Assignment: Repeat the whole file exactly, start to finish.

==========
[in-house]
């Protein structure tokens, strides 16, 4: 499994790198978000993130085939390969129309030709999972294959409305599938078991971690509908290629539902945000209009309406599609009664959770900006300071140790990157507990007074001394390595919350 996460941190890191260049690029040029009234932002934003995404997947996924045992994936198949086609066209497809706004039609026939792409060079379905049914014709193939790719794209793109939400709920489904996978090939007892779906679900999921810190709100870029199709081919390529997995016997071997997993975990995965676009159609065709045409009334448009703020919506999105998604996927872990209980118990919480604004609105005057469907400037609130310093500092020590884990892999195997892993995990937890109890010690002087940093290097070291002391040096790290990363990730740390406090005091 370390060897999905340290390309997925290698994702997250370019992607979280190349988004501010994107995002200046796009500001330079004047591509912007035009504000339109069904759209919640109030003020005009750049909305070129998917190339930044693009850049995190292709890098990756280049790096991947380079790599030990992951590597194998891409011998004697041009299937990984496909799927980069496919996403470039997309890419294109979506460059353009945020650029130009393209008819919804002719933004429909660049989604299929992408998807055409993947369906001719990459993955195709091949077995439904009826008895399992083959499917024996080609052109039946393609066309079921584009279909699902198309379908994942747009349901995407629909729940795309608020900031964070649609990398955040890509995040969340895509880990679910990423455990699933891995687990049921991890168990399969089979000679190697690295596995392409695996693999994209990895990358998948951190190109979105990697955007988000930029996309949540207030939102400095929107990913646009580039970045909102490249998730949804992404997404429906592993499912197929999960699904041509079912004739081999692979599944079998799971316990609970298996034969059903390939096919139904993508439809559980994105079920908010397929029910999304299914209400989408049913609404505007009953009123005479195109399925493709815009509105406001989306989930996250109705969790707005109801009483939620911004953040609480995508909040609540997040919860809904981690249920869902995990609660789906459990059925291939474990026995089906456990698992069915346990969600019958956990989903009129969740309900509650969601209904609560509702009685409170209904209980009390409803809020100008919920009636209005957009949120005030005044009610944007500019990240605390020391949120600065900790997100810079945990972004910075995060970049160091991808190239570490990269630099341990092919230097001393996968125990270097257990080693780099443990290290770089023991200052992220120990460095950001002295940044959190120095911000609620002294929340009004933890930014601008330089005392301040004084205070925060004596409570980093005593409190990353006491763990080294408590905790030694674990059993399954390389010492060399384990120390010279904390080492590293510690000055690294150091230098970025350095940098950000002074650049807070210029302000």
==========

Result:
[in-house]
């Protein structure tokens, strides 16, 4: 499994790198978000993130085939390969129309030709999972294959409305599938078991971690509908290629539902945000209009309406599609009664959770900006300071140790990157507990007074001394390595919350 996460941190890191260049690029040029009234932002934003995404997947996924045992994936198949086609066209497809706004039609026939792409060079379905049914014709193939790719794209793109939400709920489904996978090939007892779906679900999921810190709100870029199709081919390529997995016997071997997993975990995965676009159609065709045409009334448009703020919506999105998604996927872990209980118990919480604004609105005057469907400037609130310093500092020590884990892999195997892993995990937890109890010690002087940093290097070291002391040096790290990363990730740390406090005091 370390060897999905340290390309997925290698994702997250370019992607979280190349988004501010994107995002200046796009500001330079004047591509912007035009504000339109069904759209919640109030003020005009750049909305070129998917190339930044693009850049995190292709890098990756280049790096991947380079790599030990992951590597194998891409011998004697041009299937990984496909799927980069496919996403470039997309890419294109979506460059353009945020650029130009393209008819919804002719933004429909660049989604299929992408998807055409993947369906001719990459993955195709091949077995439904009826008895399992083959499917024996080609052109039946393609066309079921584009279909699902198309379908994942747009349901995407629909729940795309608020900031964070649609990398955040890509995040969340895509880990679910990423455990699933891995687990049921991890168990399969089979000679190697690295596995392409695996693999994209990895990358998948951190190109979105990697955007988000930029996309949540207030939102400095929107990913646009580039970045909102490249998730949804992404997404429906592993499912197929999960699904041509079912004739081999692979599944079998799971316990609970298996034969059903390939096919139904993508439809559980994105079920908010397929029910999304299914209400989408049913609404505007009953009123005479195109399925493709815009509105406001989306989930996250109705969790707005109801009483939620911004953040609480995508909040609540997040919860809904981690249920869902995990609660789906459990059925291939474990026995089906456990698992069915346990969600019958956990989903009129969740309900509650969601209904609560509702009685409170209904209980009390409803809020100008919920009636209005957009949120005030005044009610944007500019990240605390020391949120600065900790997100810079945990972004910075995060970049160091991808190239570490990269630099341990092919230097001393996968125990270097257990080693780099443990290290770089023991200052992220120990460095950001002295940044959190120095911000609620002294929340009004933890930014601008330089005392301040004084205070925060004596409570980093005593409190990353006491763990080294408590905790030694674990059993399954390389010492060399384990120390010279904390080492590293510690000055690294150091230098970025350095940098950000002074650049807070210029302000």